Our main fear is that the large employers and the national training providers will use up all the funding available long before smaller employers and smaller, local training providers have access to it. The funding pot must be finite so how will the Government ensure it is fairly distributed?
Our proposed solution?
We believe there needs to be 2 systems with separate funding available to each. Yes, there needed to be an overhaul of apprenticeships but, for goodness sake, we are in danger of not just throwing out the baby with the bathwater but rebuilding the whole bathroom!
The Trailblazers suit the large employers. There is far too much bureaucracy and ‘hoop-jumping’ in the current apprenticeships system for the large employer, hence the need for an overhaul. They need streamlined training and streamlined funding so the new system meets their needs much more than the current system. The over-arching Apprenticeship Completion certificate demonstrates they have completed their training and apprenticeship to the national standards in that occupation, e.g. a Network Engineer.
The current mechanism, with some adaptions, suits the smaller employers. Local training providers can access the funding and deal with all the bureaucracy the smaller employers just have not got time to deal with. The many options in the current apprenticeship framework give these employers choices when putting together a programme that meets the needs of their businesses and their apprentices. One size does not fit all and a specialised approach is needed with a variety of options available. The apprentices have access to several qualifications that helps them to build up a professional portfolio to take to prospective employers in the future and covers a variety of skills used in the apprenticeship, e.g. Help-desk operations, installation of hardware, installation of software, cabling, server administration, etc., plus a variety of Microsoft and CompTIA qualifications.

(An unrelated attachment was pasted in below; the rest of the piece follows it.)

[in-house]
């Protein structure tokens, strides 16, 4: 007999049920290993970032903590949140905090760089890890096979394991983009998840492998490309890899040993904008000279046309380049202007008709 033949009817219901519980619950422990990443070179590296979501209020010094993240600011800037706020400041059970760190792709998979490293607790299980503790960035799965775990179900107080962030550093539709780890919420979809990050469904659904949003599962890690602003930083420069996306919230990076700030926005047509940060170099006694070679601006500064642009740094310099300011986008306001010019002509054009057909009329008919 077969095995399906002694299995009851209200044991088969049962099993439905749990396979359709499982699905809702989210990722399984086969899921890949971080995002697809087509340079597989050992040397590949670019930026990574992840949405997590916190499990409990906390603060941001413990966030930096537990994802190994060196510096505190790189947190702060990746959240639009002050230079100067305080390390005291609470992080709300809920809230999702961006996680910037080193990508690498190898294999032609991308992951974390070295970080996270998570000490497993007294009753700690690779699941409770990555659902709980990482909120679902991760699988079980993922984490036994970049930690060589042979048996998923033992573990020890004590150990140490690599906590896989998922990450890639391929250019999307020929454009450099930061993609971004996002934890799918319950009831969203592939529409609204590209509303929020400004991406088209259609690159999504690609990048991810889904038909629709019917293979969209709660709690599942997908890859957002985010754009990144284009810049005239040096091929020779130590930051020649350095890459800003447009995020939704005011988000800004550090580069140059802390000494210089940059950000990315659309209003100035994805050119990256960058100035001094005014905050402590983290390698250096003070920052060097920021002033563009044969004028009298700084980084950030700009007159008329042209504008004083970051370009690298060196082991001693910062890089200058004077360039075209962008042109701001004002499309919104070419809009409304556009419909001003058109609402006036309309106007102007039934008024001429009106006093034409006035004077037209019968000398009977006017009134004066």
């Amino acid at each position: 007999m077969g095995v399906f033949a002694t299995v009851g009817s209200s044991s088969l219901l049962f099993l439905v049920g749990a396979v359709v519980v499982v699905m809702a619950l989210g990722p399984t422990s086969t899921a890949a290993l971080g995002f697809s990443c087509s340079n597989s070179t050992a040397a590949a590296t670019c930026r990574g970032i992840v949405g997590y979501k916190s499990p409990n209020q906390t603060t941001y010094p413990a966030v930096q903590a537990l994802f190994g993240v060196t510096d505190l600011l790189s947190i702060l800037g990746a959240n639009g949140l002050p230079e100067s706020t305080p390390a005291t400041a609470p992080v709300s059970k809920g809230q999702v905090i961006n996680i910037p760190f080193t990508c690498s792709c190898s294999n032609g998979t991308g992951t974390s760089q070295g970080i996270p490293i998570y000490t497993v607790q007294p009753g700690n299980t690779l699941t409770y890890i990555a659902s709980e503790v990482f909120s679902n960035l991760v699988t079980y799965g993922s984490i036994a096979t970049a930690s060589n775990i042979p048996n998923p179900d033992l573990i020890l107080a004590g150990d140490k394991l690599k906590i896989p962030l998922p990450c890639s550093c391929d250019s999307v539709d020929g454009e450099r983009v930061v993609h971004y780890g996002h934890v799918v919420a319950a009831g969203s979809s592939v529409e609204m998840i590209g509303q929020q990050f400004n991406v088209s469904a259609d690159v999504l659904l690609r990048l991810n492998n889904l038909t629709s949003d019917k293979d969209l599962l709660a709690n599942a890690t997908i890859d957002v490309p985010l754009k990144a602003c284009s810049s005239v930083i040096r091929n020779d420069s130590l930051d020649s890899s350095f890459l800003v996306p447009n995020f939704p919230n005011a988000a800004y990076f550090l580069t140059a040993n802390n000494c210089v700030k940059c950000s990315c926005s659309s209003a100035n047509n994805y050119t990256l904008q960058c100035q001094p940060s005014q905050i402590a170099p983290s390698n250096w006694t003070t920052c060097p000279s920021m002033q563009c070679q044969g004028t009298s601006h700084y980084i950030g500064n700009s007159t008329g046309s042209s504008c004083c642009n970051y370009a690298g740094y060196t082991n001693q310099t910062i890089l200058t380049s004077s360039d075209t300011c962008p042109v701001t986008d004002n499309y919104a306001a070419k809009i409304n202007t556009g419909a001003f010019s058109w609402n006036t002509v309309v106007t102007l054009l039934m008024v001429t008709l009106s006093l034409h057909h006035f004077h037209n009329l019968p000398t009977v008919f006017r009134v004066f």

This is our opinion here at ITEC, what do you think?
Wendy Vickers, CEO